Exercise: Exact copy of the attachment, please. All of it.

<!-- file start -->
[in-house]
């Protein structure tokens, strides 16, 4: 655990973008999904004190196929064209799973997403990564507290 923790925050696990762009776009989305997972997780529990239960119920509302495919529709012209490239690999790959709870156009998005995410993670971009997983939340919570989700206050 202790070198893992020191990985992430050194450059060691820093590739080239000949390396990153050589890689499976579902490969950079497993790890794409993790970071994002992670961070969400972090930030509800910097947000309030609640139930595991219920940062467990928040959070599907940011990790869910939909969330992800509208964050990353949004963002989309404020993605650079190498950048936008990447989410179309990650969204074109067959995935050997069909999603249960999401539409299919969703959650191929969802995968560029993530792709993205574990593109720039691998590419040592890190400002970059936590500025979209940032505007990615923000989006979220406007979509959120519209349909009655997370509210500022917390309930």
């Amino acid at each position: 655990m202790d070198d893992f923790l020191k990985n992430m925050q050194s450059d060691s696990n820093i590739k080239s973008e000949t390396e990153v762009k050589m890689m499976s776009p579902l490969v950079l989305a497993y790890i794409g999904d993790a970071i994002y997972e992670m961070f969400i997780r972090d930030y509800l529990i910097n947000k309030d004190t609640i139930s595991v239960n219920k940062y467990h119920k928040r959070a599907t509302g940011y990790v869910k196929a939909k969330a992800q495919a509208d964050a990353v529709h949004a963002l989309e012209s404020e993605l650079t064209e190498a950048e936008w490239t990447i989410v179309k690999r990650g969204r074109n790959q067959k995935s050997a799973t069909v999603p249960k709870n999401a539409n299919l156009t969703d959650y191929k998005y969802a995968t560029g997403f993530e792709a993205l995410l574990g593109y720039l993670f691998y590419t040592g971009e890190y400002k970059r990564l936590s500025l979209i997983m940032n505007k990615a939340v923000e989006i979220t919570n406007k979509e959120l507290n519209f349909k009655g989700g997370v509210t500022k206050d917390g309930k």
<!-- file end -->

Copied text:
[in-house]
């Protein structure tokens, strides 16, 4: 655990973008999904004190196929064209799973997403990564507290 923790925050696990762009776009989305997972997780529990239960119920509302495919529709012209490239690999790959709870156009998005995410993670971009997983939340919570989700206050 202790070198893992020191990985992430050194450059060691820093590739080239000949390396990153050589890689499976579902490969950079497993790890794409993790970071994002992670961070969400972090930030509800910097947000309030609640139930595991219920940062467990928040959070599907940011990790869910939909969330992800509208964050990353949004963002989309404020993605650079190498950048936008990447989410179309990650969204074109067959995935050997069909999603249960999401539409299919969703959650191929969802995968560029993530792709993205574990593109720039691998590419040592890190400002970059936590500025979209940032505007990615923000989006979220406007979509959120519209349909009655997370509210500022917390309930």
């Amino acid at each position: 655990m202790d070198d893992f923790l020191k990985n992430m925050q050194s450059d060691s696990n820093i590739k080239s973008e000949t390396e990153v762009k050589m890689m499976s776009p579902l490969v950079l989305a497993y790890i794409g999904d993790a970071i994002y997972e992670m961070f969400i997780r972090d930030y509800l529990i910097n947000k309030d004190t609640i139930s595991v239960n219920k940062y467990h119920k928040r959070a599907t509302g940011y990790v869910k196929a939909k969330a992800q495919a509208d964050a990353v529709h949004a963002l989309e012209s404020e993605l650079t064209e190498a950048e936008w490239t990447i989410v179309k690999r990650g969204r074109n790959q067959k995935s050997a799973t069909v999603p249960k709870n999401a539409n299919l156009t969703d959650y191929k998005y969802a995968t560029g997403f993530e792709a993205l995410l574990g593109y720039l993670f691998y590419t040592g971009e890190y400002k970059r990564l936590s500025l979209i997983m940032n505007k990615a939340v923000e989006i979220t919570n406007k979509e959120l507290n519209f349909k009655g989700g997370v509210t500022k206050d917390g309930k």